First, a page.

Canadians are eager to return to some version of “normal” after two years of living through the COVID-19 pandemic, but a new poll finds mixed opinions on how to achieve that.
The Ipsos poll conducted exclusively for Global News did find some consensus, with two-thirds of Canadians saying governments aren’t doing enough to get the country back to normal — even if they can’t agree what politicians should be doing.
“Even though we’re saying that we want to get back to something that resembles a normal life, we’re still pretty tentative,” said Darrell Bricker, CEO of Ipsos Public Affairs.
“The thing that they’re really saying to us at the moment is they still believe that there is a significant risk out there, particularly with the Omicron variant.”
While one in five Canadians surveyed said they already feel like life is returning to normal, an equal number said they’re not sure if they will ever feel comfortable living without masks or vaccine mandates for businesses and workplaces.
“I would say that where (Canadians) are right now is on fairly thin ice,” Bricker said. “They feel like the ice is thickening up a bit, but still not enough to just kind of run out there into the middle of the lake.”
The poll, which surveyed over 1,000 Canadians across the country last weekend, comes as a convoy of truckers descends on Ottawa to protest vaccine mandates and other public health measures.
Yet the results show a strong majority supports the underlying reasons for those mandates, with 71 per cent agreeing that “we need to slow the spread of Omicron to prevent hospitals from being overwhelmed” — even if that prolongs restrictions.
The number rose to 83 per cent among older Canadians aged 55 and up, with 60 per cent or more of younger age groups agreeing.
An even stronger majority — 81 per cent — said the top priority should be to ensure that hospital intensive care units are not overwhelmed by COVID-19 patients, rising to 87 per cent of older Canadians.
How to protect those hospitals appears to still be up for debate, with not even a majority of Canadians supporting mandatory vaccinations as a way to end the pandemic.
The poll found just 38 per cent of those surveyed think mandatory vaccinations would be the best solution, while border closures and rapid tests in the workplace each garnered 14 per cent support.
Even fewer Canadians who answered the poll supported more extreme measures. Ten per cent said allowing COVID-19 to spread through the community would be most effective, while nine per cent said they would support penalties for unvaccinated people like Quebec’s proposed health tax.
Just eight per cent said all non-essential businesses should be shuttered to stop the spread of the virus.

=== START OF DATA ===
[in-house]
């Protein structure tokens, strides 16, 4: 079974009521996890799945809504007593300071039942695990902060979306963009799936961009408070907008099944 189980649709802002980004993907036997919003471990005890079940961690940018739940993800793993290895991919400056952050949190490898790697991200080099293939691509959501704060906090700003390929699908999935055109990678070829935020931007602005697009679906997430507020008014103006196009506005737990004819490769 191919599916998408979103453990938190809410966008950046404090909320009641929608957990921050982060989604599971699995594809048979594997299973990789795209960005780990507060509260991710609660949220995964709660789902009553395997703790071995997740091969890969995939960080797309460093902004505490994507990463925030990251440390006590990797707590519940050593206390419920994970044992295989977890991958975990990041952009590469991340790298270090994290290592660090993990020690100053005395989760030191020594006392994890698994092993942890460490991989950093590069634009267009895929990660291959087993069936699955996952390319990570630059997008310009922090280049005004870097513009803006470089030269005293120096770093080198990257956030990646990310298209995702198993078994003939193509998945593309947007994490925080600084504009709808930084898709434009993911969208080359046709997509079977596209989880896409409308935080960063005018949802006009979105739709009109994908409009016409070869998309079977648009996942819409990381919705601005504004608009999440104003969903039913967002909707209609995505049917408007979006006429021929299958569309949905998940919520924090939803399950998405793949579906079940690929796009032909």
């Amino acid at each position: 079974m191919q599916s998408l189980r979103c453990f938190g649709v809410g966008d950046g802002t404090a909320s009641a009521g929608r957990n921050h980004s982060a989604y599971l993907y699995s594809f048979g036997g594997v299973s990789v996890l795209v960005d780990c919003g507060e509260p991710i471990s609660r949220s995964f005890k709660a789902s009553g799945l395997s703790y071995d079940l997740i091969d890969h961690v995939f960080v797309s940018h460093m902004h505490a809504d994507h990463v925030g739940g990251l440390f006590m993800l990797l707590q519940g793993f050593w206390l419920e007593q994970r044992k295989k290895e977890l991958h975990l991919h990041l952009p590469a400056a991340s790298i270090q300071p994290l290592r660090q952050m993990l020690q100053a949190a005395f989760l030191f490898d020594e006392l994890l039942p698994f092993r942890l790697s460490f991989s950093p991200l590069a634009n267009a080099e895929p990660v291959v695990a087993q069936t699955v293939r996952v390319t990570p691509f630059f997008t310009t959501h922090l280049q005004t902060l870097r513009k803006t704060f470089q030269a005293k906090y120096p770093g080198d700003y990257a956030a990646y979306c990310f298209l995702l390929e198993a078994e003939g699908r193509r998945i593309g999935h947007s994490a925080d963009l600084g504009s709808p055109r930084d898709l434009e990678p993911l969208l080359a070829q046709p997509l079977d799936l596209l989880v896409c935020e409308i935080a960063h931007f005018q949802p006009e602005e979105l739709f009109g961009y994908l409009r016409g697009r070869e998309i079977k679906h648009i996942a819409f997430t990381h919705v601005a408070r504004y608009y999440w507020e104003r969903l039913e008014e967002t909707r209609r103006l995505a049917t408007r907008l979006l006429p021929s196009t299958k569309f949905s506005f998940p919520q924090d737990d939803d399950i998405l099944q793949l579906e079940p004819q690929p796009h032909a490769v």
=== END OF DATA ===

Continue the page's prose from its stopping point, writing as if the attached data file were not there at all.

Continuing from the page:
“What we’re finding … is opinions that were pretty solid even six weeks ago are starting to get a lot more, I would say, loose,” Bricker said. “The consensus that we had previously about what we should be doing in all of this is not as strong as it once was.”
The sentiment that governments aren’t doing enough to get the country back to normal was most strongly felt in Alberta, with 73 per cent of poll respondents there agreeing.
That compared to roughly 69 per cent in Ontario, Saskatchewan, Manitoba and British Columbia, with just over half of those surveyed in Quebec and the Atlantic provinces saying the same.
Bricker didn’t mention the trucker convoy, but suggested Saturday’s protest won’t be the last call on governments to address the growing fatigue and frustration over COVID-19 measures.
“They’re really holding the governments to account, to try and find a way to get us back to normal,” he said.
“And I think over the space of the next four weeks, we’re really going to start seeing some pushes on governments to start to make some moves.”
These are some of the findings of an Ipsos poll conducted between January 14 and 17, 2022, on behalf of Global News. For this survey, a sample of 1,001 Canadians aged 18+ was interviewed online via the Ipsos I-Say Panel and non-panel sources. Quotas and weighting were employed to ensure that the sample’s composition reflects that of the Canadian population according to census parameters. The precision of Ipsos online polls is measured using a credibility interval. In this case, the poll is accurate to within ± 3.5 percentage points, 19 times out of 20, had all Canadians aged 18+ been polled. The credibility interval will be wider among subsets of the population. All sample surveys and polls may be subject to other sources of error, including, but not limited to coverage error, and measurement error.